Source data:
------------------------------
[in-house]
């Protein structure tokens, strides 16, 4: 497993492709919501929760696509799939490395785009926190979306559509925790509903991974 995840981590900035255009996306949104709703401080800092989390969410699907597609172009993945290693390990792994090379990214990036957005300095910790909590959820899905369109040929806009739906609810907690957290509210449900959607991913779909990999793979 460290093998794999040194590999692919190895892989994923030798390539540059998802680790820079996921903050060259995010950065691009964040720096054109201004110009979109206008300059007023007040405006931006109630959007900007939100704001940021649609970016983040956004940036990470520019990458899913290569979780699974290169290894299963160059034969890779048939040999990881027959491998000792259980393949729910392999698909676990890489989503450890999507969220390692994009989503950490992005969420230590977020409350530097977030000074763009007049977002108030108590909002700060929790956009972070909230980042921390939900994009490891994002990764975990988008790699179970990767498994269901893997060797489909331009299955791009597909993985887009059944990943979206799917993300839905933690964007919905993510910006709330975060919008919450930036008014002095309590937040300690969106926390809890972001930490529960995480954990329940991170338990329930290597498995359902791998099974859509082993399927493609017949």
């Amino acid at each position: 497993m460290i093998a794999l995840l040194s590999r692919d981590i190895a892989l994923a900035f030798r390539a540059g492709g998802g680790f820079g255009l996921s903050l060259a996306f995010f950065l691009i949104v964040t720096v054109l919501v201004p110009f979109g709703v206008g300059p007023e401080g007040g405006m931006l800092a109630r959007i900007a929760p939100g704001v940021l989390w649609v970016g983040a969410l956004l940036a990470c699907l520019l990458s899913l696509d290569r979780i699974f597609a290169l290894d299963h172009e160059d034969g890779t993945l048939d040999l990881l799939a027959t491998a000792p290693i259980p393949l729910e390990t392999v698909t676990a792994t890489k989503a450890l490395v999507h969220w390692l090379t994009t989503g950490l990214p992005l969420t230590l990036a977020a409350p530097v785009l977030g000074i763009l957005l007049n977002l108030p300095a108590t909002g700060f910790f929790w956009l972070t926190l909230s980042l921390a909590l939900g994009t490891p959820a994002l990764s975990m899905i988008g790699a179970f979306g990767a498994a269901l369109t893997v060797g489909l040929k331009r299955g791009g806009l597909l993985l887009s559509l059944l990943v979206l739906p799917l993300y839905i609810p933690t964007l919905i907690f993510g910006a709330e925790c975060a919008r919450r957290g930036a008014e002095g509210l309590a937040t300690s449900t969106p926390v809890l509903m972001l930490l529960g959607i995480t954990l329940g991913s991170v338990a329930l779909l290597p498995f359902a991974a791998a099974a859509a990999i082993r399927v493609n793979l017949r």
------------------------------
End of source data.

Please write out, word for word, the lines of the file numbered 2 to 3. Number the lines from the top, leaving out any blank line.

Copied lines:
């Protein structure tokens, strides 16, 4: 497993492709919501929760696509799939490395785009926190979306559509925790509903991974 995840981590900035255009996306949104709703401080800092989390969410699907597609172009993945290693390990792994090379990214990036957005300095910790909590959820899905369109040929806009739906609810907690957290509210449900959607991913779909990999793979 460290093998794999040194590999692919190895892989994923030798390539540059998802680790820079996921903050060259995010950065691009964040720096054109201004110009979109206008300059007023007040405006931006109630959007900007939100704001940021649609970016983040956004940036990470520019990458899913290569979780699974290169290894299963160059034969890779048939040999990881027959491998000792259980393949729910392999698909676990890489989503450890999507969220390692994009989503950490992005969420230590977020409350530097977030000074763009007049977002108030108590909002700060929790956009972070909230980042921390939900994009490891994002990764975990988008790699179970990767498994269901893997060797489909331009299955791009597909993985887009059944990943979206799917993300839905933690964007919905993510910006709330975060919008919450930036008014002095309590937040300690969106926390809890972001930490529960995480954990329940991170338990329930290597498995359902791998099974859509082993399927493609017949």
């Amino acid at each position: 497993m460290i093998a794999l995840l040194s590999r692919d981590i190895a892989l994923a900035f030798r390539a540059g492709g998802g680790f820079g255009l996921s903050l060259a996306f995010f950065l691009i949104v964040t720096v054109l919501v201004p110009f979109g709703v206008g300059p007023e401080g007040g405006m931006l800092a109630r959007i900007a929760p939100g704001v940021l989390w649609v970016g983040a969410l956004l940036a990470c699907l520019l990458s899913l696509d290569r979780i699974f597609a290169l290894d299963h172009e160059d034969g890779t993945l048939d040999l990881l799939a027959t491998a000792p290693i259980p393949l729910e390990t392999v698909t676990a792994t890489k989503a450890l490395v999507h969220w390692l090379t994009t989503g950490l990214p992005l969420t230590l990036a977020a409350p530097v785009l977030g000074i763009l957005l007049n977002l108030p300095a108590t909002g700060f910790f929790w956009l972070t926190l909230s980042l921390a909590l939900g994009t490891p959820a994002l990764s975990m899905i988008g790699a179970f979306g990767a498994a269901l369109t893997v060797g489909l040929k331009r299955g791009g806009l597909l993985l887009s559509l059944l990943v979206l739906p799917l993300y839905i609810p933690t964007l919905i907690f993510g910006a709330e925790c975060a919008r919450r957290g930036a008014e002095g509210l309590a937040t300690s449900t969106p926390v809890l509903m972001l930490l529960g959607i995480t954990l329940g991913s991170v338990a329930l779909l290597p498995f359902a991974a791998a099974a859509a990999i082993r399927v493609n793979l017949r």